Home > Blog > Hand Therapy & Customized Splinting > Conditions > Finger, Hand, Wrist, Forearm & Elbow Conditions > Volar Plate Ligament Injury of the Finger Hand Therapy

Volar Plate Ligament Injury of the Finger Hand Therapy

“Working with a knowledgeable hand therapist can make the difference between success and failure in complex hand surgical cases. The therapist extends the continuum of our care, as well as functioning as coach and trainer for our patients.”

Marybeth Ezaki, MD, Past President, American Society for Surgery of the Hand

In Phoenix Rehab, our senior hand therapists are experienced licensed and dedicated therapists (physiotherapists and/or occupational therapists) who specialized ONLY in the rehabilitation, treatment and management of painful fingers, hands, wrists, forearm & elbow conditions, because of interest, passion and expertise.

Volar plate ligament (red) with an avulsion fracture

Our volar plate is a ligament on the palm side of the finger made of tough tissue connecting the finger bones together for stability.

The most common joint of the finger to have a volar plate injury is the one closest to the knuckle called the proximal interphalangeal joint, or PIP.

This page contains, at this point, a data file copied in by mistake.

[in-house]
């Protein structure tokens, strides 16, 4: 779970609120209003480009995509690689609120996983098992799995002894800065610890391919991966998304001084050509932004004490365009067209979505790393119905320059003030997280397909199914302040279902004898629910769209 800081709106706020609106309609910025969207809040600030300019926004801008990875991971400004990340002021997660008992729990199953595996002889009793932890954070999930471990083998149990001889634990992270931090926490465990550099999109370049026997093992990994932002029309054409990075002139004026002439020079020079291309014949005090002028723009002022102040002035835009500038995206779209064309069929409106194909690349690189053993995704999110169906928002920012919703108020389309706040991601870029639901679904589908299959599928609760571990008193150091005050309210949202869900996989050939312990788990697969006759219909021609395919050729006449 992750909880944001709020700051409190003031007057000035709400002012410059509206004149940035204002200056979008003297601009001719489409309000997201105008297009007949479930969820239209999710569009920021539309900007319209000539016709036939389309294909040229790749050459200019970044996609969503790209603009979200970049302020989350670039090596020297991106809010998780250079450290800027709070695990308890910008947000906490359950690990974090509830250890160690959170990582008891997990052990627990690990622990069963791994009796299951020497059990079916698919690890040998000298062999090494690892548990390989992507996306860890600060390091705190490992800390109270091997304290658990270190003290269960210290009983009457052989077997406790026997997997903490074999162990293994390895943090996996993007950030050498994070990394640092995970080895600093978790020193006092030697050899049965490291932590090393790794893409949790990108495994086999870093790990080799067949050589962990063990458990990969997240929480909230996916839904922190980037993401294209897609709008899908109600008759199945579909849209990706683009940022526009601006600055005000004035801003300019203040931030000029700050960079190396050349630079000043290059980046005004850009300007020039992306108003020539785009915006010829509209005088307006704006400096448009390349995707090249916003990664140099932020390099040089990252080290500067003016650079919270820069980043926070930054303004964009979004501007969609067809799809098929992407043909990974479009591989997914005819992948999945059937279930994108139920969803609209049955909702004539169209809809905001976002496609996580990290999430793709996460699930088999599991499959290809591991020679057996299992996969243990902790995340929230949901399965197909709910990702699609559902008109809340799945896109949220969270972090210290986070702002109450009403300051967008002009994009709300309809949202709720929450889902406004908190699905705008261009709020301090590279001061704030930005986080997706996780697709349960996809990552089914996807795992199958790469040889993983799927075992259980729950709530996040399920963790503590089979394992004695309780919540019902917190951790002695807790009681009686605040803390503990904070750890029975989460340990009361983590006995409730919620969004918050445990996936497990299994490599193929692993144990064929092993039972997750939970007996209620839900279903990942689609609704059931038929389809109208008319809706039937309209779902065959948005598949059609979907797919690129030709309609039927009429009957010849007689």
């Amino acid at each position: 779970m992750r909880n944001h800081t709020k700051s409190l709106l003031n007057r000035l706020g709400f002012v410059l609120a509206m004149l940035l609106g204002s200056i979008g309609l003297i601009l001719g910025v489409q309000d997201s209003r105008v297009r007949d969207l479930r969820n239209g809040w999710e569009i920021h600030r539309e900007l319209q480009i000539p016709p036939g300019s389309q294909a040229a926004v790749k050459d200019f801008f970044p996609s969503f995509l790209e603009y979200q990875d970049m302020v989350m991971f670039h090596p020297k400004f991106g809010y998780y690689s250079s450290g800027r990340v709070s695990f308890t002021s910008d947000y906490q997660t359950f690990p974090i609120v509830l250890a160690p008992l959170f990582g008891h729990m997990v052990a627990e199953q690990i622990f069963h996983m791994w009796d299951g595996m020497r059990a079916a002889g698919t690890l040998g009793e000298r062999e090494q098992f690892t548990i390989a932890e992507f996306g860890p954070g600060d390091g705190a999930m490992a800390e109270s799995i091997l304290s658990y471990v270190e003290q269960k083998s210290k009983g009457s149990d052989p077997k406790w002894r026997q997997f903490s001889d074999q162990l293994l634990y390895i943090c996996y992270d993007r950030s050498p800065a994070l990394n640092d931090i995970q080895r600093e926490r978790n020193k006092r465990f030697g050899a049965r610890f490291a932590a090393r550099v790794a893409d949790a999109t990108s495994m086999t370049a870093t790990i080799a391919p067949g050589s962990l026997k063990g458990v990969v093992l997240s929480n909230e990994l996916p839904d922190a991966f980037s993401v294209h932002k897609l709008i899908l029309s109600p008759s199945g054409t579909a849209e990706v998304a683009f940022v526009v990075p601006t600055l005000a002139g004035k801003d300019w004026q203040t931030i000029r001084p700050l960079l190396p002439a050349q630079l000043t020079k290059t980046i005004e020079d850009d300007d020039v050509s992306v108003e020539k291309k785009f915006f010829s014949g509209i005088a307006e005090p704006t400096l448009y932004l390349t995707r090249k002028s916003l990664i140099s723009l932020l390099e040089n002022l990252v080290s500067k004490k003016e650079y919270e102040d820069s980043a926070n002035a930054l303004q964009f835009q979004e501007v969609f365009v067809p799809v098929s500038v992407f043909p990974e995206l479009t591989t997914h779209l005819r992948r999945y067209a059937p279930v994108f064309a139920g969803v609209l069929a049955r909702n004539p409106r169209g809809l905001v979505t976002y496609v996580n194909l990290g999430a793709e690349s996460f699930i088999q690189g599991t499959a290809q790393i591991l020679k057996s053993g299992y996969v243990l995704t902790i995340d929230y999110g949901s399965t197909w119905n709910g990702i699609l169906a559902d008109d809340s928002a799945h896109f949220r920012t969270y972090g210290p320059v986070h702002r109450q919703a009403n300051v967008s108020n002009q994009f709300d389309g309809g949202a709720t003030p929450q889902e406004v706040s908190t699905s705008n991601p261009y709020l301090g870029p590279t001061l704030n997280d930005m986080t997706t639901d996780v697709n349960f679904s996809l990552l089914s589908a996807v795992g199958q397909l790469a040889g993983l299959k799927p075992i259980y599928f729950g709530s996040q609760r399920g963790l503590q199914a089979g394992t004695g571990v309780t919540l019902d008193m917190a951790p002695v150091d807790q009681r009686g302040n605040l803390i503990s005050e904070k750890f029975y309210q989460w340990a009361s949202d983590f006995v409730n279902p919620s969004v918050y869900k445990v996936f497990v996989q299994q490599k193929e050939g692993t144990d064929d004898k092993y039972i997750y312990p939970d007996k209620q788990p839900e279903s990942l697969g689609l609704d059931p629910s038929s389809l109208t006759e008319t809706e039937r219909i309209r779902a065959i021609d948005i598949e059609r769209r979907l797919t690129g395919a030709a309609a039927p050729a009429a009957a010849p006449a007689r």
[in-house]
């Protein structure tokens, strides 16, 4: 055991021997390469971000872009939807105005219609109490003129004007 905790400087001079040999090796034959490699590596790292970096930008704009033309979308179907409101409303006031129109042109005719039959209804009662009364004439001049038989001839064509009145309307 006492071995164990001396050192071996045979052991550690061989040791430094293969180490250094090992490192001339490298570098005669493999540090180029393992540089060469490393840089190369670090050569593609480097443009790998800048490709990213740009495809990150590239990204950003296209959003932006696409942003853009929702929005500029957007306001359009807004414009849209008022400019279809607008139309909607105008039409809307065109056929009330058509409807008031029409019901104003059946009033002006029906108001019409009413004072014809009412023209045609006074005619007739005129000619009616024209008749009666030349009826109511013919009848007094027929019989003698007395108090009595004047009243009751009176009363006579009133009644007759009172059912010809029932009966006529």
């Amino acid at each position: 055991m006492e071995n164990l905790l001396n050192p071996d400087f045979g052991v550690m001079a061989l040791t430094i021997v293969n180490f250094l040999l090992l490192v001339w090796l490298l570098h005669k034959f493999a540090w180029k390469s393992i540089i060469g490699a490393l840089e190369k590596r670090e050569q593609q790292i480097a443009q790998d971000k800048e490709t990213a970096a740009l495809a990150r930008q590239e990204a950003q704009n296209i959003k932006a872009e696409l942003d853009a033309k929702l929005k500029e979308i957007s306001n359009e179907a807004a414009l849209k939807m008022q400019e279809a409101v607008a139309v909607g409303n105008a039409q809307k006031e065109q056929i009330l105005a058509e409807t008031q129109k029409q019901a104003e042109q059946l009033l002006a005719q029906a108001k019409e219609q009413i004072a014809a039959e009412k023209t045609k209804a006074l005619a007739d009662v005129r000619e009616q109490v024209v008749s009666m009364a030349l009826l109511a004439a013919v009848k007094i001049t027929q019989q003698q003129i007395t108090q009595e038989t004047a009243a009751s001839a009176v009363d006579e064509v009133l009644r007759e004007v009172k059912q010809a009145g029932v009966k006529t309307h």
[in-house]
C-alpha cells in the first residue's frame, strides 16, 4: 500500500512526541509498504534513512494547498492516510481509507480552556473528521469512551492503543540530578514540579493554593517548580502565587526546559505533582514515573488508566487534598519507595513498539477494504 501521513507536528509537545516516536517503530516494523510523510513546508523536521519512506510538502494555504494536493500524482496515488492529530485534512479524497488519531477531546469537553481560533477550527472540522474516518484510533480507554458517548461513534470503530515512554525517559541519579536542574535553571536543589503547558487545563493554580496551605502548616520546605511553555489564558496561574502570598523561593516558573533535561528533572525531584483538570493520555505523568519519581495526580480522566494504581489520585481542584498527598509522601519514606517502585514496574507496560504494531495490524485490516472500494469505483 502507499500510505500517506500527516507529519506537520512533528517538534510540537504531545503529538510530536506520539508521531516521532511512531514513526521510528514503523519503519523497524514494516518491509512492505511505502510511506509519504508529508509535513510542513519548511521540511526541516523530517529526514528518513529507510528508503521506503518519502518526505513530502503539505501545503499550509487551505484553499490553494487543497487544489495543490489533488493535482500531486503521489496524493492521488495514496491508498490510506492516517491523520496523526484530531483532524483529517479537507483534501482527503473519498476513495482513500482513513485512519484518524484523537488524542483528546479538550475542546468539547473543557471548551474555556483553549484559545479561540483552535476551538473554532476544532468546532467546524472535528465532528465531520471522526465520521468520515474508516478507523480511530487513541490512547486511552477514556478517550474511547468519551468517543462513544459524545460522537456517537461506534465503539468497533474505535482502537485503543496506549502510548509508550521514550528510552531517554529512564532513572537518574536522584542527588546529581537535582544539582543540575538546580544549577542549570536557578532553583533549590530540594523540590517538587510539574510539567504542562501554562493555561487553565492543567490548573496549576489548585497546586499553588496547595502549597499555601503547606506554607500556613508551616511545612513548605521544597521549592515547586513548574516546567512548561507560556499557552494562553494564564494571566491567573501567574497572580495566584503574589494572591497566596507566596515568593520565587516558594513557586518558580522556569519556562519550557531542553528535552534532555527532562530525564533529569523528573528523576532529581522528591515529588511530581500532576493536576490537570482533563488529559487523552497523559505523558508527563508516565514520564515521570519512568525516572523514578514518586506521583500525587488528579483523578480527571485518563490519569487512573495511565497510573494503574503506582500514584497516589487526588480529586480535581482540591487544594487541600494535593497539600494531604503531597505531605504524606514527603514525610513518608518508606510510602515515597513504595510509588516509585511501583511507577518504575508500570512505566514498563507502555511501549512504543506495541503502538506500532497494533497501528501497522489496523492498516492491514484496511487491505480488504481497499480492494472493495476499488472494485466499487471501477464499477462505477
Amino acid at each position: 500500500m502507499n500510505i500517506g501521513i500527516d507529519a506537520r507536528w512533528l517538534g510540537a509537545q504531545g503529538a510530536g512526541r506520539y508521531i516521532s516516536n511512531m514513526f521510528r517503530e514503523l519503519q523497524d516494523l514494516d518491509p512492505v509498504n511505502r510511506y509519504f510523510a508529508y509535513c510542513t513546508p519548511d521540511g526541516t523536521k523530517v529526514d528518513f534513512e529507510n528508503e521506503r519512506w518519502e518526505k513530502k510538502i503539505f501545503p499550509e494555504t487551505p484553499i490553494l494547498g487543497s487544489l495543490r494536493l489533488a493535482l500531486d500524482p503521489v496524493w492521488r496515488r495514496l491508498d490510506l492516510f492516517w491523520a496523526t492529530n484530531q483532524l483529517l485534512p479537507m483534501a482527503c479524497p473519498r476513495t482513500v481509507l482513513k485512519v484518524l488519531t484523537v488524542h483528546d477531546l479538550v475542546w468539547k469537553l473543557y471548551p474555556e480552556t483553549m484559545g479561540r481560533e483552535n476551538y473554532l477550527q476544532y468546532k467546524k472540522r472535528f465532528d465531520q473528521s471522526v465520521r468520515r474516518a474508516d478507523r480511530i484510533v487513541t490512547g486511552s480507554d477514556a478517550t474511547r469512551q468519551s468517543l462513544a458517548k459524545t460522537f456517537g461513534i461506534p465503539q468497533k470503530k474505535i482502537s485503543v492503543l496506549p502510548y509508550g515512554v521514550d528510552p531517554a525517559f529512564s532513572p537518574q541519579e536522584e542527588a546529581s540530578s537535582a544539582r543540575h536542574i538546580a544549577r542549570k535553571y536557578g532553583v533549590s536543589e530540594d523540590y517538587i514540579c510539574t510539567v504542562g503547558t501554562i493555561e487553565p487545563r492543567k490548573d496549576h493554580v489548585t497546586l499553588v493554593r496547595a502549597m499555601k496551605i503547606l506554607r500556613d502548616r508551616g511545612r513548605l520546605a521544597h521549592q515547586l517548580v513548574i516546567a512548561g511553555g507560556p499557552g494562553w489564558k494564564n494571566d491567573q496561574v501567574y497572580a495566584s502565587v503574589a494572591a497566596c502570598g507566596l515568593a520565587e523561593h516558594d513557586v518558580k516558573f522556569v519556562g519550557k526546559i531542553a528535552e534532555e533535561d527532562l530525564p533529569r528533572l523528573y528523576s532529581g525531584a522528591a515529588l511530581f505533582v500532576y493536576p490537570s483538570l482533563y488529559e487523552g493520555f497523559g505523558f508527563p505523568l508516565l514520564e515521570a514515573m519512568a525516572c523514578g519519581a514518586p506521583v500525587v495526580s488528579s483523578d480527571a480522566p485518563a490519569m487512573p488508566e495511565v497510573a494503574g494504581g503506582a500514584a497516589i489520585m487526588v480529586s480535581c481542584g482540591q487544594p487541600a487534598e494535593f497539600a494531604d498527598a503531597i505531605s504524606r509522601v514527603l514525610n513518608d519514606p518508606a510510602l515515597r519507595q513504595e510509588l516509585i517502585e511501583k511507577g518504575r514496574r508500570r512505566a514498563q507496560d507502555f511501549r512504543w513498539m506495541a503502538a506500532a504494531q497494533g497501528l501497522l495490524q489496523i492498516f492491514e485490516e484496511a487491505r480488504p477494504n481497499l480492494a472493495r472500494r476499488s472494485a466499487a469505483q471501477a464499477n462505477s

This volar plate tightens as the PIP joint is straightened and keeps the joint from being bent backward or hyperextended and because of that, our volar plate can be

  • sprained
  • ruptured or
  • avulsed

A sprain occurs when the ligament is stretched or some fibers are torn. A rupture is when the ligament is completely torn. An avulsion is when the ligament is torn away from the bone causing a fracture

What are the symptoms of a volar plate injury?

Initially, the finger may be

  • painful
  • swollen and
  • bruised

around the PIP joint.

Finger motion may be decreased due to pain and swelling. If the PIP joint has been dislocated, it may look out of place.

What are the causes of a volar plate injury?

The most common causes of volar plate injuries are sports or falls when the finger is bent back forcefully. The volar plate can also be injured if the PIP joint is dislocated.

Catching a ball in sports is a common cause of volar plate injury

What is the treatment for a  volar plate injury?

Good news is that most volar plate injuries can be treated without surgery.

A physical examination and X-rays may be taken to rule out the possibility of finger fractures.

Treatment may consist of a short period of protection by wearing an orthosis and early exercise. That being said...if the volar plate injury is not stable, surgery might be required.

What can a hand therapist do for me?

It is important to see our senior hand therapists after having a volar plate injury.

We may likely make a custom volar plate splint to protect the finger as it heals. Hand therapy exercises to

Example of a finger-protection orthosis for a volar plate injury

Patients may also receive the following hand therapy treatment modalities: